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Living with Anxiety Long-Term Is Like Living in an Apocalypse

by Alicia Brunskill 3 years ago in anxiety
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There is nothing but danger on the horizon.

Image by icheinfach from Pixabay

My all-time favourite film is The Terminator. I watched it again on the weekend and it set my mind thinking. Why are all my favourite films/video games on the theme of survival or apocalyptic destruction? Why do I find it so hard to find a comedy programme that I don’t find banal and that can really entertain me? Why do the comedies I like always seem to be tinged with at least a hint of disaster?

Then it hit me. It’s because survival is what I relate to, that’s what anxiety and depression have carved a large portion of my world into. And then my brain took it a step further; The Terminator, The Walking Dead or any other film/series which depicts a post-apocalyptic world is one way to explain living with an anxiety ridden brain; well, at least my experience of it.

The Fear Is Constant

In The Terminator there is a machine trying to kill the main character (Sarah Connor). A lot of the time she doesn’t know when, where or how it will come after her, only that she isn’t safe.

Anxiety can be like that machine, you don’t know when, where or how it will get you but you know that you aren’t safe from it. It lingers persistently in the background and you know that it will resurface; you wait for it to happen, tension mounting.

It’s Isolating

By the end of The Terminator, Sarah Connor knows when the end of the world will happen, but she also knows that no-one will believe her if she talks about it after the way the police and criminal psychologist reacted to the story from Kyle Reese, the soldier sent from the future to protect her (they call him a ‘loon’).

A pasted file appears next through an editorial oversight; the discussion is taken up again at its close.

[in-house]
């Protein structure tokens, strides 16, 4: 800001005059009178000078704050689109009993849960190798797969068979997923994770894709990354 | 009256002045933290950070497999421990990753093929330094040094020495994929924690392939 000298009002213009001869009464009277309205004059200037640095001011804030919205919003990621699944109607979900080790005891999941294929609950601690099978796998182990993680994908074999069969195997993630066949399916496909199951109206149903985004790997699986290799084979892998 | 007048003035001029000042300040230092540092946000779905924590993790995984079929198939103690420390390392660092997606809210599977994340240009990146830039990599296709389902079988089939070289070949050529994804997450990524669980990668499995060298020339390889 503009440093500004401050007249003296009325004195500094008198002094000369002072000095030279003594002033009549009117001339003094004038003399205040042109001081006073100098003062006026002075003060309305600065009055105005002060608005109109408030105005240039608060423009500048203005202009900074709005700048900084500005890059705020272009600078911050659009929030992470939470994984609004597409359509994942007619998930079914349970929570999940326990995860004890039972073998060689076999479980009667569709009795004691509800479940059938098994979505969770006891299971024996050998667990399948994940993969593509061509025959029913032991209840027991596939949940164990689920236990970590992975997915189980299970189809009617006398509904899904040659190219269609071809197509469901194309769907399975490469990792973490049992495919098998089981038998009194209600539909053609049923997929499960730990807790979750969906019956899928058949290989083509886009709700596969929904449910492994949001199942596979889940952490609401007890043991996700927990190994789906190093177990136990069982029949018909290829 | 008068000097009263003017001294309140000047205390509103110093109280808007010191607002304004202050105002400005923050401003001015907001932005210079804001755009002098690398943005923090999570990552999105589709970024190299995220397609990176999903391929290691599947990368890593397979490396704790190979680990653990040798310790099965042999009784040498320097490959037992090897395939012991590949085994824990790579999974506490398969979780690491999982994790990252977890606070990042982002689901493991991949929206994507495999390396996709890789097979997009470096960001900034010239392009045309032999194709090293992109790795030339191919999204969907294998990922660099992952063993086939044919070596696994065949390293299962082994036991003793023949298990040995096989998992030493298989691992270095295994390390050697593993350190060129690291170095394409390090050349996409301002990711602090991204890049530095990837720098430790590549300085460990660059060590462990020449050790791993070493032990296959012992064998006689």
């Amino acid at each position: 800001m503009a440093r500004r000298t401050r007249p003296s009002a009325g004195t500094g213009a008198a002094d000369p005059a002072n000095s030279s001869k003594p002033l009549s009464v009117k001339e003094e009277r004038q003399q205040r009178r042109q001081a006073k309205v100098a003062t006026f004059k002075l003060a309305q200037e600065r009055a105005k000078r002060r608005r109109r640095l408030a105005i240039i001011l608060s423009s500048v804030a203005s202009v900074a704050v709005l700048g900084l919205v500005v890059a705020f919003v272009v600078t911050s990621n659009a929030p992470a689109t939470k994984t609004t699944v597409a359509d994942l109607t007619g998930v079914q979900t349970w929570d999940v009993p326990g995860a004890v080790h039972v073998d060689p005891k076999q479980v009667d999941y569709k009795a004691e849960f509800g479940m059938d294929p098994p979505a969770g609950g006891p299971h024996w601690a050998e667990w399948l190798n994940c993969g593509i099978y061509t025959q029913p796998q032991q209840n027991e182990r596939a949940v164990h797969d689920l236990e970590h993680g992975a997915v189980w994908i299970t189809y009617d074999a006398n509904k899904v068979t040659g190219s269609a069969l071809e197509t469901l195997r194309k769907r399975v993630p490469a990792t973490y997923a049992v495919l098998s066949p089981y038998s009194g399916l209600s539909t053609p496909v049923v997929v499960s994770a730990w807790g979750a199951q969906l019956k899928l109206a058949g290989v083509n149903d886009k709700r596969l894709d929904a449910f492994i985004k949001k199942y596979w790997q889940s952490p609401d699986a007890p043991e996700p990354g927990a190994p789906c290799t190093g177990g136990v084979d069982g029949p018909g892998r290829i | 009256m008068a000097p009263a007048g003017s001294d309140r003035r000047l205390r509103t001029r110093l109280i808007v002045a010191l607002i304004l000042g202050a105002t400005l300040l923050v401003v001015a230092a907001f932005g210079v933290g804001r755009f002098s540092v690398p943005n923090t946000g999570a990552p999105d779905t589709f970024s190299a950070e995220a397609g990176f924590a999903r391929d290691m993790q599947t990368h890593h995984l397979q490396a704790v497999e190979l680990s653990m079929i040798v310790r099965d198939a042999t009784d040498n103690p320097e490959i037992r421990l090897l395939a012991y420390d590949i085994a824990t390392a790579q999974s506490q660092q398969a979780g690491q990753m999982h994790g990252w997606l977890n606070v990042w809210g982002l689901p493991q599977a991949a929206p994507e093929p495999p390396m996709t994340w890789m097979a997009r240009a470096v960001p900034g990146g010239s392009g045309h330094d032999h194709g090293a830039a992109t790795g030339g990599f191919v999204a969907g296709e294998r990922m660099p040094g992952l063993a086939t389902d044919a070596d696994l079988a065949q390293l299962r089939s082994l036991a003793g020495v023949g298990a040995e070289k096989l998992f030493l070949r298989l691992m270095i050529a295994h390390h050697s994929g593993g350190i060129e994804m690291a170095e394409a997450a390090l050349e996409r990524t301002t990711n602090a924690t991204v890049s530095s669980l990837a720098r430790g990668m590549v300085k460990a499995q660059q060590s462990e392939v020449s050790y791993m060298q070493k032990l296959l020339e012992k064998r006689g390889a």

Sometimes it can feel like you can’t speak about anxiety for fear of the reactions from other people. It can feel like a burden or a weight to carry, like Sarah’s secret, because sometimes it’s easier to carry on in silence than to explain and find yourself having to justify an illness, that you know to exist, to people who believe it’s a myth or worse may mock you for it. Even friends can make it difficult to open up if they talk about people with mental illnesses as ‘crazy’ or ‘psycho’ because they think their symptoms seem far-fetched or are an excuse due to a lack of understanding of their conditions. It can make you feel like you won’t be believed and therefore have few people or perhaps no-one to talk to about your illness.

Survival Mode

Image by Adrian Stuart and Alicia Brunskill

Whilst the machine (a terminator) is hunting Sarah in The Terminator, she lives in a state of high alert and is constantly expecting the next onslaught. Consequently, she gets little sleep and by the time she destroys the machine at the end of the film she is exhausted.